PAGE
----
There is a special kind of stupid achievable only by the intelligent (I resemble this remark). I’d ask you to pardon me for such a harsh statement, except that I can’t.
I didn’t have a choice but to say it. You didn’t have a choice in how you reacted to it. And if philosophy professor Tamler Sommers is right, nobody has any choice in anything they do.
Sommers says “recent advances in cognitive neuroscience” show that we must “abandon the deeply problematic concept of free will and ultimate moral responsibility.” We “feel free” and “We feel responsible”, but we are not.
One reason we don’t choose to leave behind the belief we can make choices is “is that the ethical implications of denying free will and moral responsibility seem terrifying.”
That sentence might not have been clear, so let me restate it. Sommers argues we have to abandon the idea we choose our actions. Only then will we make better choices. If we accept we are not morally responsible for our behavior, then our behavior will become more moral.
Be Not Afraid
There is not much sense in those renditions, either. Because there is no sense in Sommers’s position. If we cannot make choices, we cannot make choices. We can’t freely acknowledge we can’t make choices if we can’t make choices. If we are not morally responsible for what we do, then there are no immoral or moral acts.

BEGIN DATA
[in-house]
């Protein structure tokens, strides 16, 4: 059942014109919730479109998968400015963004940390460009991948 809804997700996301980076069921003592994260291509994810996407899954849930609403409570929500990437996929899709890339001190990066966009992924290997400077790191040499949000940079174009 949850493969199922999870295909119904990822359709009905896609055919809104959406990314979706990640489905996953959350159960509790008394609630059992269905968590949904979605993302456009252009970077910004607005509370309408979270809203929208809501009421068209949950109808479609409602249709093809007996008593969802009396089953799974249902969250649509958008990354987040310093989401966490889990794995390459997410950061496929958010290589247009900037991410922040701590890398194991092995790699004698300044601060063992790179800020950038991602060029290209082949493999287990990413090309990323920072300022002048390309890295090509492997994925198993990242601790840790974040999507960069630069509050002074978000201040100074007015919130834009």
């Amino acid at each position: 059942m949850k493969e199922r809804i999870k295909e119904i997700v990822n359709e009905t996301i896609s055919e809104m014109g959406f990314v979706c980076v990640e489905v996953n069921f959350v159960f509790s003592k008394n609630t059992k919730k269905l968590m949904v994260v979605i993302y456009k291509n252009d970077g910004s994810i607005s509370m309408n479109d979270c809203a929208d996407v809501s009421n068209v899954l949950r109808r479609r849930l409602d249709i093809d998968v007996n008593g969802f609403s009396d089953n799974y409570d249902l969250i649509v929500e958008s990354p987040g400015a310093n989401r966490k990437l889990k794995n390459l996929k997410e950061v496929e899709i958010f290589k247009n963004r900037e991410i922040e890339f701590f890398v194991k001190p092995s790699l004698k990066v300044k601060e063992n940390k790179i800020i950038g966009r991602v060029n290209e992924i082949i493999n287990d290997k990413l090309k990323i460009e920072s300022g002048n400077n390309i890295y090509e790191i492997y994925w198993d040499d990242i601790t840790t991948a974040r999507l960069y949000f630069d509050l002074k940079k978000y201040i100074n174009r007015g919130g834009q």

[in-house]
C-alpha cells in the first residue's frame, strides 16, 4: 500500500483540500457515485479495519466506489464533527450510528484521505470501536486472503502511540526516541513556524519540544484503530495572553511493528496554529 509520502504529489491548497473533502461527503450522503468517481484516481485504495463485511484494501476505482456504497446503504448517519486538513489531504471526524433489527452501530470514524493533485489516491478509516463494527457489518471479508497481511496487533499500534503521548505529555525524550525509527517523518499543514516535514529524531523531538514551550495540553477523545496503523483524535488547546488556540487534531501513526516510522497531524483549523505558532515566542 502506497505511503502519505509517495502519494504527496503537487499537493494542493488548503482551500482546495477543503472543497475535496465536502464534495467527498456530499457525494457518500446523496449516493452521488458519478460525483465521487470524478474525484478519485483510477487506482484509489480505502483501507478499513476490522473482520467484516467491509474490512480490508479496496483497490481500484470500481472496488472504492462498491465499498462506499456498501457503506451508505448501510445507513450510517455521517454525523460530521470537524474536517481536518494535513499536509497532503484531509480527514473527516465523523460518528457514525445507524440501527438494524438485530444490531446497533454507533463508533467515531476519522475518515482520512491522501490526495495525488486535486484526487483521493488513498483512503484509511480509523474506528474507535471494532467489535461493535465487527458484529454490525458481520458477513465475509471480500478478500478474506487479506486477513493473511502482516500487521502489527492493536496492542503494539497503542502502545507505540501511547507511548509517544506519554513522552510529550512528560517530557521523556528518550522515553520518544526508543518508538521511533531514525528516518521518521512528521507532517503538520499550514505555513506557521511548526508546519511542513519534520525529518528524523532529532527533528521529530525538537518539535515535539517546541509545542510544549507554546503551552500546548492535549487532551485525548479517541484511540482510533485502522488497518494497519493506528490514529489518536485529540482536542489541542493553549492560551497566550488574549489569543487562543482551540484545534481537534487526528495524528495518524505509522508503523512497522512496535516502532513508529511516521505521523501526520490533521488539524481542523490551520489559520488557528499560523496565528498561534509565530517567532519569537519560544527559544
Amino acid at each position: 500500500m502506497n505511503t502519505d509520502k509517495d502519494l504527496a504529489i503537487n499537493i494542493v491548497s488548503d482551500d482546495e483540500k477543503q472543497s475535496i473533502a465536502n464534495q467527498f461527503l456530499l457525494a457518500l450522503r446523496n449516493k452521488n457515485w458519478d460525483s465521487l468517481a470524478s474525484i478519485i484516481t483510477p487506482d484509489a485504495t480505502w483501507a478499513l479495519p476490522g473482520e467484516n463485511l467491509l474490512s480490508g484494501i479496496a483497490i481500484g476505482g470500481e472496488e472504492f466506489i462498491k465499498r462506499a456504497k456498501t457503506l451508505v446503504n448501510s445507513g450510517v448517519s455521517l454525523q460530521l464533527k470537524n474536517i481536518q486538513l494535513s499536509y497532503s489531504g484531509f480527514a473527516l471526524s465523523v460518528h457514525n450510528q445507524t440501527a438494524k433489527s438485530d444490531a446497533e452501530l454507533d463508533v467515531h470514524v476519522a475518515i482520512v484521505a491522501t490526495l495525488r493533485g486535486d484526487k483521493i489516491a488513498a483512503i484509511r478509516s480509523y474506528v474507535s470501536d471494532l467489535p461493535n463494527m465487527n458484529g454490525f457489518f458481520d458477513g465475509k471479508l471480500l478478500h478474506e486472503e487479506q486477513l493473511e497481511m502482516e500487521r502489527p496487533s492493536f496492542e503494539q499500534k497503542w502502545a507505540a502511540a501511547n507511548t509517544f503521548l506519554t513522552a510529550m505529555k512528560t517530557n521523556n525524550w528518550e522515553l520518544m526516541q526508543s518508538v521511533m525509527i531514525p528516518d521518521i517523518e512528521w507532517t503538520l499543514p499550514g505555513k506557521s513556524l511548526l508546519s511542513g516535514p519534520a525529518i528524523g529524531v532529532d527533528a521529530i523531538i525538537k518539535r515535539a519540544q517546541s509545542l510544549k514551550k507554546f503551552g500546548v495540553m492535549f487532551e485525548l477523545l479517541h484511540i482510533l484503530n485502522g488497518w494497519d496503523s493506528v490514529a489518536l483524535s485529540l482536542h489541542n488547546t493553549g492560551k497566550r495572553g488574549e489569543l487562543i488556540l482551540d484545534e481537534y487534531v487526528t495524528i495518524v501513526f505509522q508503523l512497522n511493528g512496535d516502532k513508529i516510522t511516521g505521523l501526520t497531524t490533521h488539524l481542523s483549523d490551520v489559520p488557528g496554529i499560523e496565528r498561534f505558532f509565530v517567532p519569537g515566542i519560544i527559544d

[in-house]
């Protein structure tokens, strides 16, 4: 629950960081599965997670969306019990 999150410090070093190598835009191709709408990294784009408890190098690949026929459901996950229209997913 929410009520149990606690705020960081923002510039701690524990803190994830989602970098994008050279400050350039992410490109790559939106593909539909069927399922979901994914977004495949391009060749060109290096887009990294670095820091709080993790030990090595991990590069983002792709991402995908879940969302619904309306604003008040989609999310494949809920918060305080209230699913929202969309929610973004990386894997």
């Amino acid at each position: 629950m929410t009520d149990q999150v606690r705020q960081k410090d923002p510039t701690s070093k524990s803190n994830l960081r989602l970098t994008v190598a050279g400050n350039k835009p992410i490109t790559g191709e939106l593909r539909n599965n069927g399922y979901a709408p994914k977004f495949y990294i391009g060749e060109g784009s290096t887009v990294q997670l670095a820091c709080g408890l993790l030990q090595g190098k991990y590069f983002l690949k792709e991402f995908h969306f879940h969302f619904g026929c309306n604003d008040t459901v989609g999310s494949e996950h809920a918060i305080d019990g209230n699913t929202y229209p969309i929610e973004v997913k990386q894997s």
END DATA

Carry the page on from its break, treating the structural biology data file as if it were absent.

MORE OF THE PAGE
Sommers is not alone in disbelieving in free will. Many modern philosophers agree with him. They acknowledge we common folk feel like we have free will, but they argue we are suffering an illusion.
Yet this is impossible. In order to have the “illusion” of making a free choice, a person had to have the ability to freely make a choice. As Alfred R. Mele says in Free: Why Science Hasn’t Disproved Free Will, “If there is an illusion…it’s the illusion that there’s strong scientific evidence for the nonexistence of free will.”
There just is no philosophically consistent argument against free will. The acres of paper darkened with ink on this subject always end in absurd spectacle: a philosopher arguing why you have to freely choose to not believe in free will. And the implied farcical cry, “I do not have free will!”
The First Mistake
Why do philosophers like Sommers make this mistake? For two reasons.
The first is […]
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